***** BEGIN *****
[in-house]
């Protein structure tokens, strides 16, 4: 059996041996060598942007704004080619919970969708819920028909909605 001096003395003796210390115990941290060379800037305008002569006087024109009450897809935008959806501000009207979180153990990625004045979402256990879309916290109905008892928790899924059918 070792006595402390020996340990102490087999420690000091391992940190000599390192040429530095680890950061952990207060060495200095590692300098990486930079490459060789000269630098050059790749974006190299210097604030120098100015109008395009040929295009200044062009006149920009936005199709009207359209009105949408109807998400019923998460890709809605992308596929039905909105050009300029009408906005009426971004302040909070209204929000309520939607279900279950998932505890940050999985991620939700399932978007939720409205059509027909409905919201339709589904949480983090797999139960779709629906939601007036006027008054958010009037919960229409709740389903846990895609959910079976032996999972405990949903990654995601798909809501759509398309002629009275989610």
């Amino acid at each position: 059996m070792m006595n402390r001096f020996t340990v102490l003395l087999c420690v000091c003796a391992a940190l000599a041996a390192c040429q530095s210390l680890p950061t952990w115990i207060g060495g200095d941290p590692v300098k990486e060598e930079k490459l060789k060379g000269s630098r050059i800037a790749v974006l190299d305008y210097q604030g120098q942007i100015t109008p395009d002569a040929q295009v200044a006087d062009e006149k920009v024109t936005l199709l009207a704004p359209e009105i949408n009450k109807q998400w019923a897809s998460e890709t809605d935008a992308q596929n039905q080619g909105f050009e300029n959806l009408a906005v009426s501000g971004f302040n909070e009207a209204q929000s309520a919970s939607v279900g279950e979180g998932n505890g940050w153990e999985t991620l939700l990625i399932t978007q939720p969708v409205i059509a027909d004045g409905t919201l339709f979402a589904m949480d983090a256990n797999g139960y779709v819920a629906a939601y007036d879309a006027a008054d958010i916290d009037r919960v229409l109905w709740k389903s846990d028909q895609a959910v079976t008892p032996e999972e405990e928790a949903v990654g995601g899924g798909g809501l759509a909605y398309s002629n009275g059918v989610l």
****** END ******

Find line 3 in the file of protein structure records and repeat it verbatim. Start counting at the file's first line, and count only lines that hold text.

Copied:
């Amino acid at each position: 059996m070792m006595n402390r001096f020996t340990v102490l003395l087999c420690v000091c003796a391992a940190l000599a041996a390192c040429q530095s210390l680890p950061t952990w115990i207060g060495g200095d941290p590692v300098k990486e060598e930079k490459l060789k060379g000269s630098r050059i800037a790749v974006l190299d305008y210097q604030g120098q942007i100015t109008p395009d002569a040929q295009v200044a006087d062009e006149k920009v024109t936005l199709l009207a704004p359209e009105i949408n009450k109807q998400w019923a897809s998460e890709t809605d935008a992308q596929n039905q080619g909105f050009e300029n959806l009408a906005v009426s501000g971004f302040n909070e009207a209204q929000s309520a919970s939607v279900g279950e979180g998932n505890g940050w153990e999985t991620l939700l990625i399932t978007q939720p969708v409205i059509a027909d004045g409905t919201l339709f979402a589904m949480d983090a256990n797999g139960y779709v819920a629906a939601y007036d879309a006027a008054d958010i916290d009037r919960v229409l109905w709740k389903s846990d028909q895609a959910v079976t008892p032996e999972e405990e928790a949903v990654g995601g899924g798909g809501l759509a909605y398309s002629n009275g059918v989610l």